The earliest period that was mentioned in the book was around the 1790s to the 19th century. The locations I found in the story include as follows: Missouri, Arkansas, Tennessee, Kentucky, Indiana, Florida, and Illinois. I find it interesting how all theses events fall into play after a series of earthquakes occur; almost as if there was a deeper meaning behind the natural disasters. Chapter thirteen, The field of slaughter, is about the sacrifices men made in order for their country, America or British, to establish dominance during the war of 1812. The final battle conducted by Andrew Jackson who had a strong desire to defeat the British has distinguished American independence from them. The British no longer had the capability of claiming any territory that runs below the Canadian border. This war, Battle of New Orleans, now being successful for the Americans establishes the path towards the westward expansion, what we presently know now as the Manifest Destiny. Though history is full of cruelty and savage ways, the historical significance of The field of slaughter conveys the growth of America and its well fought territory through numerous loss of soldiers. In conclusion, the book was quite interesting, though I wish I enjoyed history more than I do now to fully understand the simpler details that Feldman integrated in the book. The murder was what most intrigued me, not that it makes me happy to read about it but the idea that people will do anything to get what they want is fascinating to think about.
The capability that mankind has to create such chaos and destruction is hard to grasp, since nowadays life has structure under the law and though some people have the tendency to break the law it is not something that is within the norm of doing so. We currently live in a society that frowns upon this kind of behavior; it is something that requires punishment when caught in the act. Though back then crime was something that was normal to do which usually were never thought out. This book opens my eyes to how humans can create this destruction if and when they had the opportunity to do so. I did find myself confused at times but I blame myself for not making connections with each part of the book. I would definitely recommend this book to someone that loves history and is completely okay with reading the gore and violence within the story. It will be great for someone that understands history and has the urge to make a connection with the past and present of today.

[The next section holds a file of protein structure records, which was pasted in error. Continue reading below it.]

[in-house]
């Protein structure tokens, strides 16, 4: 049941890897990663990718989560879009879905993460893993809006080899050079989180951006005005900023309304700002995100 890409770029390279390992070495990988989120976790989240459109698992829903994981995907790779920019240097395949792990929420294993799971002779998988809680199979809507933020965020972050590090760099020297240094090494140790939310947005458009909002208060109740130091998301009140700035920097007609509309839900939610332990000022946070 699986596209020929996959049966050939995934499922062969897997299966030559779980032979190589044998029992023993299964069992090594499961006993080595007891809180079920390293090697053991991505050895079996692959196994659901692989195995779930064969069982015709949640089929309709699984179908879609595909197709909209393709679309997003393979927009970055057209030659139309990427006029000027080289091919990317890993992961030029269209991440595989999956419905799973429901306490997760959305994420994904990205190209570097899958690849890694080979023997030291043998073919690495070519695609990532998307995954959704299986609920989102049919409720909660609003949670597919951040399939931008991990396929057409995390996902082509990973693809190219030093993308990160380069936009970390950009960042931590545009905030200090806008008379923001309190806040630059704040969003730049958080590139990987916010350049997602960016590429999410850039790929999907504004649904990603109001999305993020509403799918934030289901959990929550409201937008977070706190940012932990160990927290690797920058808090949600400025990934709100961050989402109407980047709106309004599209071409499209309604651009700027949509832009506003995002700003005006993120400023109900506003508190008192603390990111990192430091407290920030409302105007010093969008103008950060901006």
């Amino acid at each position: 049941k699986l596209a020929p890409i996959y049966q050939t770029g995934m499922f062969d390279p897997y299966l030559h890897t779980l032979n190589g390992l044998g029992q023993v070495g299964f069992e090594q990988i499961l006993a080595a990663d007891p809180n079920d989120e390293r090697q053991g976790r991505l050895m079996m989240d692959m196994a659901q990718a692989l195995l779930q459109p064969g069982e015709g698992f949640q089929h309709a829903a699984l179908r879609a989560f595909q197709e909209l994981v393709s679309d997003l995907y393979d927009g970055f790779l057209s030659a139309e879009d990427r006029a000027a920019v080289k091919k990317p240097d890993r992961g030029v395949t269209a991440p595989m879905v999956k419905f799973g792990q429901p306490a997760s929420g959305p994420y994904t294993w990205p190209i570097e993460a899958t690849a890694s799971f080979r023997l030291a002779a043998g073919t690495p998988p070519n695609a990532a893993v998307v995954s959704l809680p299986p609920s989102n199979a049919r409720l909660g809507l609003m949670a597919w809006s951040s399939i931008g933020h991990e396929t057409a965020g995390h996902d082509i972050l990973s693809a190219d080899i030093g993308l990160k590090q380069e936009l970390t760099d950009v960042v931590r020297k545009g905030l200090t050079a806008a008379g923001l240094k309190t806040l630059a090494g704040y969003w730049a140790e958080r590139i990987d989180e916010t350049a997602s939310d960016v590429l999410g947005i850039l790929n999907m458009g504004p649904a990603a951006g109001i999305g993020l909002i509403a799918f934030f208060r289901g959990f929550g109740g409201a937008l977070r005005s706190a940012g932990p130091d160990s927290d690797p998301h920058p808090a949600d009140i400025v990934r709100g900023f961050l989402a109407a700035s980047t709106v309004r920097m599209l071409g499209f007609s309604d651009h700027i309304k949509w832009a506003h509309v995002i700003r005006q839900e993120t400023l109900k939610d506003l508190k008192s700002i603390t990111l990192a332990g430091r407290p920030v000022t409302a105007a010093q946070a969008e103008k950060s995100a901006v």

Objectivity is the Name of the Game Caryl Rivers, a “nationally known author, journalist, columnist, media critic and professor of journalism at Boston University” (“Caryl Rivers”), in her essay “Totem […]
“Frostbitten Faithlessness” is a short story about a woman’s lack of decision making, and fidelity. Ann is the wife of John, and they live on a farm, presumably in Canada. […]
The Girl at the Window, by Tetsuko Kuroyanagi, translated by Dorothy BrittonWritten by Tetsuko Kuroyanagi, a well-known Japanese actress and talk show host, Totto-chan: The Little Girl at the Window […]
In this week’s reаdings, we encountеred the book The Red Indians” by Peter Kulchyski which reveаls the strugglеs and resistаnce of First Nations peoples to retаin their lаnd and identitiвs […]
“Life doesn’t give you purpose you give life purpose’- The Flash, what this means is that life does not owe anyone anything and you are the one who has to […]
Man’s Search for Meaning by Viktor E. Frankl, is an exceptional journal, an awesome book, which will give the peruser much to consider, on such an extensive number of levels. […]
Pablo Escobar was a latter day Robinhood and a terrorizing criminal rolled into one. By the mid 1990s, Pablo Escobar emerged as the foremost emblem of the drug-related violence that […]
Rhonda is a young panda who, apart from eating, only wants to sleep. She is extremely lazy. Her brother, Cato, ends up playing by himself because Rhonda is always too […]
What are the key institutions that shape Cecelia’s life? What role does each one play?One key institution that shaped Cecelia’s life was her village and community that she lived in […]
When the Mississippi Ran Backwards: Empire, Intrigue, Murder, and the New Madrid Earthquakes was written by Jay Feldman. Born in Brooklyn, NY, Feldman was a part of a band during […]